Other resources were sought as well. An 1895 expedition sent to search for gold and coal cruised the coast of Shelikof Strait; it found no gold, but it did find minor coal deposits near Cape Douglas, and three seams of "a pretty good coal" on the shore of Amalik Bay. Josiah Spurr, who crossed Katmai Pass in 1898, was not impressed by the gold potential of that part of the Alaska Peninsula, and R. W. Stone, who visited the Katmai coast in 1904, had no better luck finding coal than had earlier explorers. [38]

By the spring of 1912, therefore, the Katmai area was wallowing in the economic doldrums, primarily because area resources had either been extirpated or were lacking in commercial importance. As has been noted above, the local sea otter population had been largely exterminated by the turn of the century. The salmon fishery, while relatively healthy, was being gathered from ships based well away from the Katmai coastline. Investigators had discovered no gold, and had found only an inferior quality coal and oil resource. The area held little or no potential as an agricultural area, and because of its untimbered state held little interest to commercial lumbering interests. For a brief time, people had been attracted to the area because it was a viable route to more distant points, but that period had ceased more than a decade before.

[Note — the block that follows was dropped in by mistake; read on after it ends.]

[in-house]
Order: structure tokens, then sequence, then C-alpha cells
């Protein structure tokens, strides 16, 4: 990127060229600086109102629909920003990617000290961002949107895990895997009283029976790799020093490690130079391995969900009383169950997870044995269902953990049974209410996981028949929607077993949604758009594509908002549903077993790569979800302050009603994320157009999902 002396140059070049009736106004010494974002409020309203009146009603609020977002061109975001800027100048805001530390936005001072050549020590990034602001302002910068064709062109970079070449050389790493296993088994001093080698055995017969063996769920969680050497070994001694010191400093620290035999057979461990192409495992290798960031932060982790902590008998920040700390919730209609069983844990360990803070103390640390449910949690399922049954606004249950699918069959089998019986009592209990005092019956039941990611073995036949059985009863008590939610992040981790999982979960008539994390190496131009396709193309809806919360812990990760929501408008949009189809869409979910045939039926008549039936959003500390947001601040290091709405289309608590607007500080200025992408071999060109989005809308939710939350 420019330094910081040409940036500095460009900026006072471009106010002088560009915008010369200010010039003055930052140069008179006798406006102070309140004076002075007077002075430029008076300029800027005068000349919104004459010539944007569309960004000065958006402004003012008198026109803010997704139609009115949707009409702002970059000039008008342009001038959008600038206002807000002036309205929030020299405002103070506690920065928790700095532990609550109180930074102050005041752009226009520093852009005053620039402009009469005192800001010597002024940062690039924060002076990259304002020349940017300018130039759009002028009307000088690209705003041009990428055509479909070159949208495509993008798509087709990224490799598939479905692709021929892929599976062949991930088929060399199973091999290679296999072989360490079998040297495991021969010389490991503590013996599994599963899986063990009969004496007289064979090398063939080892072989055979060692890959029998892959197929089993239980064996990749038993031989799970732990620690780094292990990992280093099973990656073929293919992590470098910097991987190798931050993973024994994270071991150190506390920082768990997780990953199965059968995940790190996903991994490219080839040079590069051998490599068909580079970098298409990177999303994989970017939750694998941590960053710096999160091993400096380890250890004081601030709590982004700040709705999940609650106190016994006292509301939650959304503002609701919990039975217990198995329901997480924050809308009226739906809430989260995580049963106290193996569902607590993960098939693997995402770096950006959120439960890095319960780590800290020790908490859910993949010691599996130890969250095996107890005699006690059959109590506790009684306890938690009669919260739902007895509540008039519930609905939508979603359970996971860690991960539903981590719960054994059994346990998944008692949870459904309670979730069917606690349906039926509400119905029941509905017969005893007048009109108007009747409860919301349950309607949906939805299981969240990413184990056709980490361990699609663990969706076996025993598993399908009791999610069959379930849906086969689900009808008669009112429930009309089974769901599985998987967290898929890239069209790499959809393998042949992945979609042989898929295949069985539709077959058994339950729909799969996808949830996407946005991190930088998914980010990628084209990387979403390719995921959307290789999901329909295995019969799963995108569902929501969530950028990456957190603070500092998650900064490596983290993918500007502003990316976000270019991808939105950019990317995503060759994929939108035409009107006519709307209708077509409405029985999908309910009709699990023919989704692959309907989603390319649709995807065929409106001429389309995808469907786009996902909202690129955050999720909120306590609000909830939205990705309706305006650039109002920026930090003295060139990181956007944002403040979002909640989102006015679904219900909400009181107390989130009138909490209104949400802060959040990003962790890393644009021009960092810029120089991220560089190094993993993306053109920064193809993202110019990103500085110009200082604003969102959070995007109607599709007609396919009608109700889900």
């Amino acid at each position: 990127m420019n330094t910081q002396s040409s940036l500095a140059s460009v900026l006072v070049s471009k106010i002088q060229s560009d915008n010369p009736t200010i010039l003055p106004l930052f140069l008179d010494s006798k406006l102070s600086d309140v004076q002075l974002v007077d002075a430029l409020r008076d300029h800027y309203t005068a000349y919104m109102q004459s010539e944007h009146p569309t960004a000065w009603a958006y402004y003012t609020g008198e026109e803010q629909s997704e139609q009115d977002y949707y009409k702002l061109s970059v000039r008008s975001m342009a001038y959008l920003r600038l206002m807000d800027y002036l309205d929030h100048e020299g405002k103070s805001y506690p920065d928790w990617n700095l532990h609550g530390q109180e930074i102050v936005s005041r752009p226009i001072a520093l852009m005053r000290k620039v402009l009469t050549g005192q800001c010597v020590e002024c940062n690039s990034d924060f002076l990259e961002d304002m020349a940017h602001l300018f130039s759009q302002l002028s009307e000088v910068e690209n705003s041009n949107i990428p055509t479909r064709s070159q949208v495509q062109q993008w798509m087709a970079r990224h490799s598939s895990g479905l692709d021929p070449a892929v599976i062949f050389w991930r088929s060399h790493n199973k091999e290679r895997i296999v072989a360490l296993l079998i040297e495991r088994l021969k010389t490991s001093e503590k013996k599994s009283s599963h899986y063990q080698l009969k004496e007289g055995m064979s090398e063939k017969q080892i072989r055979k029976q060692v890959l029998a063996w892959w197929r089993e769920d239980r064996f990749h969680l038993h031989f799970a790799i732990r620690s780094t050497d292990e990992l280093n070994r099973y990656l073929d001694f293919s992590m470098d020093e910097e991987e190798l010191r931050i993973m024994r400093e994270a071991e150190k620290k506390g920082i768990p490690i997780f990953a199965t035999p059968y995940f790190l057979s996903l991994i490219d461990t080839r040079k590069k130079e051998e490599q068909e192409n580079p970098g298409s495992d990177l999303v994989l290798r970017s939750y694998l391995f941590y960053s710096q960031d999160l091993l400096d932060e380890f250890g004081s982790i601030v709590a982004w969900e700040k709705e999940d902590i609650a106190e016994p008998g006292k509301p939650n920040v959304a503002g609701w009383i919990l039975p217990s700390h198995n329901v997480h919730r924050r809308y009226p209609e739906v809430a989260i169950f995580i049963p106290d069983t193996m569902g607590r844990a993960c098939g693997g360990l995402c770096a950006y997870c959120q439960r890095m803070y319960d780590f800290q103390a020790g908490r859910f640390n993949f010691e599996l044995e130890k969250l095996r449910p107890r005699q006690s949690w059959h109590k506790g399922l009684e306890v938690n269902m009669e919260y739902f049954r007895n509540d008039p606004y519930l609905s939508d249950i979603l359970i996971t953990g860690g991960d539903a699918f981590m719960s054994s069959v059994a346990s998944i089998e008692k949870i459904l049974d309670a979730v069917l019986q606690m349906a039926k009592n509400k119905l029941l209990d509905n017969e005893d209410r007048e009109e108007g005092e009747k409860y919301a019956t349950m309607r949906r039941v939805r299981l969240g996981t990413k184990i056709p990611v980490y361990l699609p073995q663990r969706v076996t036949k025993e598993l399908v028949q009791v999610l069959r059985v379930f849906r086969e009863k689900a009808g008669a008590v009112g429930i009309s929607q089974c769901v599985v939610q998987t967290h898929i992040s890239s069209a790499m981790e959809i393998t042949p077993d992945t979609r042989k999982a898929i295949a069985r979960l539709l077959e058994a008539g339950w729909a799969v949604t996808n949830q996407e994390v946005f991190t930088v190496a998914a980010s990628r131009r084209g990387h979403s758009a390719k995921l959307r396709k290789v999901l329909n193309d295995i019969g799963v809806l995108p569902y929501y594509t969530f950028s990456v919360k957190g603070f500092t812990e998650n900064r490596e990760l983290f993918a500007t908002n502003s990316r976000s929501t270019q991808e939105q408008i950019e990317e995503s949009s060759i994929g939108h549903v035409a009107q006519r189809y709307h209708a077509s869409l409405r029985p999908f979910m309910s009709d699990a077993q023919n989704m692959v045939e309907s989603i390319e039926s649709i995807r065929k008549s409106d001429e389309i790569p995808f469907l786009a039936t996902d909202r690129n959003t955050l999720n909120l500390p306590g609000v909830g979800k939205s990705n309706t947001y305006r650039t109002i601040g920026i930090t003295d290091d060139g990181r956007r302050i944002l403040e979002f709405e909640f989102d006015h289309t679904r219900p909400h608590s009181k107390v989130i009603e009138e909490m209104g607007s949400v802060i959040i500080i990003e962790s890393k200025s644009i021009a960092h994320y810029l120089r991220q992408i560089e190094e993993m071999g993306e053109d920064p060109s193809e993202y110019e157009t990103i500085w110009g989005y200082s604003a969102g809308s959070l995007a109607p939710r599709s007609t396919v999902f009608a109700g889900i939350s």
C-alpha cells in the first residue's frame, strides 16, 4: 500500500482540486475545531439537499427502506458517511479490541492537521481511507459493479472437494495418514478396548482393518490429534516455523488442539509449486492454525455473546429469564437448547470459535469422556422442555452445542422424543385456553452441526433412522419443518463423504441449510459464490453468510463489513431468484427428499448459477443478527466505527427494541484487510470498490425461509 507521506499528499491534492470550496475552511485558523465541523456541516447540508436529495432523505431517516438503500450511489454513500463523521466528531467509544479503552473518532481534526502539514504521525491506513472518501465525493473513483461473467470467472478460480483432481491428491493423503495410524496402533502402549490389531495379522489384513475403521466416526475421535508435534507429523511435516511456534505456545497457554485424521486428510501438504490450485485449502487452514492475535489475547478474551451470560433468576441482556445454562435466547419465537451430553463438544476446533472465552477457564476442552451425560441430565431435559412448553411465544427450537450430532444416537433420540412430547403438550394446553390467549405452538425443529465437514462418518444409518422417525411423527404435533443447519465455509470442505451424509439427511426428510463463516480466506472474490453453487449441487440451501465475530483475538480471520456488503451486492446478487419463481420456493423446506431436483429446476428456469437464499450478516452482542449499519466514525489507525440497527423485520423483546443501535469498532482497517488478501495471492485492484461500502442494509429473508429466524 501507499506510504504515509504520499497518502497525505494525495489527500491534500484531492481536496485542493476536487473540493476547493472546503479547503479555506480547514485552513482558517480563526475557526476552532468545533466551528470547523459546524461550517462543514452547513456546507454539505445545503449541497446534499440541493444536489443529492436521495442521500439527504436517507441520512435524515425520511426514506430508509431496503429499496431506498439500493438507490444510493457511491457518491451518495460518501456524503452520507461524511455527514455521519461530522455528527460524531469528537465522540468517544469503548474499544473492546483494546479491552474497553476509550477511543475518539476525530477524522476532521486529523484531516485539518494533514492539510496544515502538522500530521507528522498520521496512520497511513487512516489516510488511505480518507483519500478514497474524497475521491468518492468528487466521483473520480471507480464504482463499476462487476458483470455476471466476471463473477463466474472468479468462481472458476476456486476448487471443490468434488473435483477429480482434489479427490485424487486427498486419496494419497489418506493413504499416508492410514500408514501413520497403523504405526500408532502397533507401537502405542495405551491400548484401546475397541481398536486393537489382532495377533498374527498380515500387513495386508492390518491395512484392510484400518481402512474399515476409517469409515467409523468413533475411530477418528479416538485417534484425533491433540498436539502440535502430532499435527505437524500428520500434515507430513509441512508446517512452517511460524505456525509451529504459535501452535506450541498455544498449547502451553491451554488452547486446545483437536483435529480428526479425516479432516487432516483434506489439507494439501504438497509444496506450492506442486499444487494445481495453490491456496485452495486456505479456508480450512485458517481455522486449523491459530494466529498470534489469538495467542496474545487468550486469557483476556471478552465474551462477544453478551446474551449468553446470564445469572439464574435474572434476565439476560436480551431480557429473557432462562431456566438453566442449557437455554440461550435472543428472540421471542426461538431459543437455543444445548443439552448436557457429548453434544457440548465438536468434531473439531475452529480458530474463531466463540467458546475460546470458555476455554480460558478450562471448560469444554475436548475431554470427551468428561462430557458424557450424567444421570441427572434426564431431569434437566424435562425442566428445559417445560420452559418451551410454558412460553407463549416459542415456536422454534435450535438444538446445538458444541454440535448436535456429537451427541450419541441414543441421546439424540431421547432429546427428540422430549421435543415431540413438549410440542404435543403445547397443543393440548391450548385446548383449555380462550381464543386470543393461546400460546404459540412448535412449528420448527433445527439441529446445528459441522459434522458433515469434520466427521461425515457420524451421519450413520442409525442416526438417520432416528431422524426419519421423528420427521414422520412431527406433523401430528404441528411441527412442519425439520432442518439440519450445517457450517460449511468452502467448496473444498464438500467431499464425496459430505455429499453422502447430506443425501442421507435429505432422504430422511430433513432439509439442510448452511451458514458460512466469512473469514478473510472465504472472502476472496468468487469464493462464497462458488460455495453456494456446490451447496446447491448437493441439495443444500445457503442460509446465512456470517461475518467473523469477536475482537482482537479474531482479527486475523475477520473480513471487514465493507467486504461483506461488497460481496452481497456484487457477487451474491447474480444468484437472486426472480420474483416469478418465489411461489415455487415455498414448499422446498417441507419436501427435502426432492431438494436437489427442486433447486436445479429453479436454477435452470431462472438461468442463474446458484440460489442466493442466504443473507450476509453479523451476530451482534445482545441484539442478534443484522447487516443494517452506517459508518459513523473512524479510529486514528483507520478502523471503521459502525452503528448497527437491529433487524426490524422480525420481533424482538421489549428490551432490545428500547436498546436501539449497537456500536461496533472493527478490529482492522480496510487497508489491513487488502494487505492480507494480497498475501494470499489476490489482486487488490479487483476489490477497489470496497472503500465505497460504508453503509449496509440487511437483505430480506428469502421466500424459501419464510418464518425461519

None but the most foolhardy during that spring of 1912 could have predicted that the Katmai area was on the verge of becoming an area of world famed interest. But as the next chapter elaborates, that is precisely what was about to take place.

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Last Updated: 24-Sep-2000